Now that the campaign has officially ended Lana will be the champion of a private Facebook group where she can continue her advocacy work. The group – which was one of the campaign initiatives – is designed for people with PVD to connect and find solidarity with others. With Lana’s help, INIYH will continue to let women know that their pain is real, and treatment is available.
The Faculty of Medicine, UBC, is very pleased to recognize the Women’s Health Research Institute (WHRI) as a Faculty of Medicine Research Centre in recognition of its scientific contributions and its significance to the Faculty of Medicine’s mission and the public’s health. By coming within the Faculty’s organizational structure as the Women’s Health Research Centre, WHRI will now have a voice in strategic discussions about research at UBC.
As one of only two research centres in Canada dedicated to advancing women’s health research, and led by Executive Director Dr. Lori Brotto, the WHRI proudly serves as the research arm of BC Women’s Hospital + Health Centre, and as the face of women’s health research for the Provincial Health Services Authority (PHSA). Borne of the need to catalyze B.C. research in women’s health and champion the need for sex disaggregated methods of analysis, the WHRI enhances and galvanizes the impact of research conducted at BC Women’s Hospital and by women’s health researchers across the province.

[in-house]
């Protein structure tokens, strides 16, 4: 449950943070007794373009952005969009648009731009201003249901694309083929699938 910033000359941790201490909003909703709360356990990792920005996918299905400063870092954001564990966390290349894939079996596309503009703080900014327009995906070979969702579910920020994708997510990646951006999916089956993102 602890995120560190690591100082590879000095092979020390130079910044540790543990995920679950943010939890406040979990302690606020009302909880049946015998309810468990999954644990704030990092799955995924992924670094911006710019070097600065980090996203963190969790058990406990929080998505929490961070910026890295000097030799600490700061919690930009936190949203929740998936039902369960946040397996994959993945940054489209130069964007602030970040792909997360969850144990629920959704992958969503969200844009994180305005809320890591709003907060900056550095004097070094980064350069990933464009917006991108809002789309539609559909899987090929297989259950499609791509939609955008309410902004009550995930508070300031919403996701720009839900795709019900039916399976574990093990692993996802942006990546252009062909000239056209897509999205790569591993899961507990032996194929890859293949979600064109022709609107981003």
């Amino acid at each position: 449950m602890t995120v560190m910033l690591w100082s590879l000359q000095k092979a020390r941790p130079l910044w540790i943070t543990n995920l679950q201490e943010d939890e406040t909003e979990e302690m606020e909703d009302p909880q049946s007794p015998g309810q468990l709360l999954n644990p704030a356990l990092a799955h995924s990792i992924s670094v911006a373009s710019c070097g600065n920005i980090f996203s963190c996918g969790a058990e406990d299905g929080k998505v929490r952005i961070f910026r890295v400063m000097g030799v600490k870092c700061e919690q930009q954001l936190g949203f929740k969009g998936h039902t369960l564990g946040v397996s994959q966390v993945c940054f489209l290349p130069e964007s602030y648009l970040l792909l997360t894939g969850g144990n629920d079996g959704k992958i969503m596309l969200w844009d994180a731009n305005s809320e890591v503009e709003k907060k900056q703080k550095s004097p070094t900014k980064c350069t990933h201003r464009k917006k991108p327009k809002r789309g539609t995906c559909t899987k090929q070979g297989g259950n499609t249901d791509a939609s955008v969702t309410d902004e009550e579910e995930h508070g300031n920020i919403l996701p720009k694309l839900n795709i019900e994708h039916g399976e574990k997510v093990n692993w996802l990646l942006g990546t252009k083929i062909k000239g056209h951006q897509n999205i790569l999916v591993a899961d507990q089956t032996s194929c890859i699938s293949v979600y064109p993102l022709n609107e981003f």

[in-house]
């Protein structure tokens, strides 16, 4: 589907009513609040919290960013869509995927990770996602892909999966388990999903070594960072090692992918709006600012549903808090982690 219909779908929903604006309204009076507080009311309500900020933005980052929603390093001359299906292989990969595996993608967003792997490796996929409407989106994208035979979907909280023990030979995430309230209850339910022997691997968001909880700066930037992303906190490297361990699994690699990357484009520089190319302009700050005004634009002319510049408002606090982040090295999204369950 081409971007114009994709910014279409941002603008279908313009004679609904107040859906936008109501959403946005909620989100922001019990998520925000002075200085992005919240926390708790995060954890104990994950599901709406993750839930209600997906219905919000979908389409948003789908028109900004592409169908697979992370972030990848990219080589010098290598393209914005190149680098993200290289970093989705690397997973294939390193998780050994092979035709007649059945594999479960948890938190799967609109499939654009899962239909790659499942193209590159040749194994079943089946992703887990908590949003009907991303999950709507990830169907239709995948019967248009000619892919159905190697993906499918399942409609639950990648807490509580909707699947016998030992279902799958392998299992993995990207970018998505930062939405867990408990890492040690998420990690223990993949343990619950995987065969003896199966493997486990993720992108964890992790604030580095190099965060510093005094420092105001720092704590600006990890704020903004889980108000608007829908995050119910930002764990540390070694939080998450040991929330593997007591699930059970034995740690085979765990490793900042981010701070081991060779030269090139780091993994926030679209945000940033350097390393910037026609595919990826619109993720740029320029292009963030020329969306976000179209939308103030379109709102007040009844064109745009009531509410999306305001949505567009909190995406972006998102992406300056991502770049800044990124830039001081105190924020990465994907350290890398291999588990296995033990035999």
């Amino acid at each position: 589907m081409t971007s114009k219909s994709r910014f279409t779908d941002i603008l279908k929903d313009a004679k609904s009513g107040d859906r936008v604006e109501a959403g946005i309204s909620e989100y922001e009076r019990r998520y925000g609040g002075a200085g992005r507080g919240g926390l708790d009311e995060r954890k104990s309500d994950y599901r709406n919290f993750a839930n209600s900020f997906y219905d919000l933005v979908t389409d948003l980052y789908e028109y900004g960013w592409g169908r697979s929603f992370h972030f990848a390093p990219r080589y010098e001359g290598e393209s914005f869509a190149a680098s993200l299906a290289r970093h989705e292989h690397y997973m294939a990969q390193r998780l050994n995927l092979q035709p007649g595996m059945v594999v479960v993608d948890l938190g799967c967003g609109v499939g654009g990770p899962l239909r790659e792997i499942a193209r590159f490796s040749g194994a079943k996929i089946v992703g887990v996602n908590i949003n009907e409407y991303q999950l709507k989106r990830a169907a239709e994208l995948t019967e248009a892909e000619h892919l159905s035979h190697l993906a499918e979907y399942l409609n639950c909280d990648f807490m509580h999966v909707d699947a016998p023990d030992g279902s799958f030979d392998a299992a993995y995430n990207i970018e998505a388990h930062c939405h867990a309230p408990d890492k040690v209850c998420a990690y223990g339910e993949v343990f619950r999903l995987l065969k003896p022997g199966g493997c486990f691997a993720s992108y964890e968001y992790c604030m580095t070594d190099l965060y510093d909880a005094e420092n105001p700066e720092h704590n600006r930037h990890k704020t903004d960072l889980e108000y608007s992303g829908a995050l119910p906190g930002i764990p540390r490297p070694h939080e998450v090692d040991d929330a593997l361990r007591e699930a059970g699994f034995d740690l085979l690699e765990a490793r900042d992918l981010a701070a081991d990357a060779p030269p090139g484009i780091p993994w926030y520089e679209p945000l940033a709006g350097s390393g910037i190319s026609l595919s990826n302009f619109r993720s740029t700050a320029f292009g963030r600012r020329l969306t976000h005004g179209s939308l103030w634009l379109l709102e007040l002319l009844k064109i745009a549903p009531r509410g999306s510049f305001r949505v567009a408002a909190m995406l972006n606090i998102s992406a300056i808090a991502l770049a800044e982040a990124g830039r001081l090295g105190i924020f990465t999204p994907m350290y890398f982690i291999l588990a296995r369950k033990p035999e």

As a Faculty of Medicine Women’s Health Research Centre, the WHRI recently published “women’s health research agenda” aligns very well with the Faculty of Medicine’s strategic plan, “Building the Future,” by emphasizing the generation of new knowledge in response to urgent health issues related to women.
WHRI’s membership has steadily grown over the past few years, and now has over 220 members whose research spans various UBC departments and faculties, as well as other institutions. WHRI also works collaboratively alongside BC Children’s Hospital Research Institute, BC Cancer, the B.C. Mental Health and Addictions Research Institute, the B.C. Centre for Disease Control Research, and the PHSA Research Leadership Council, which advises PHSA on strategic research priorities.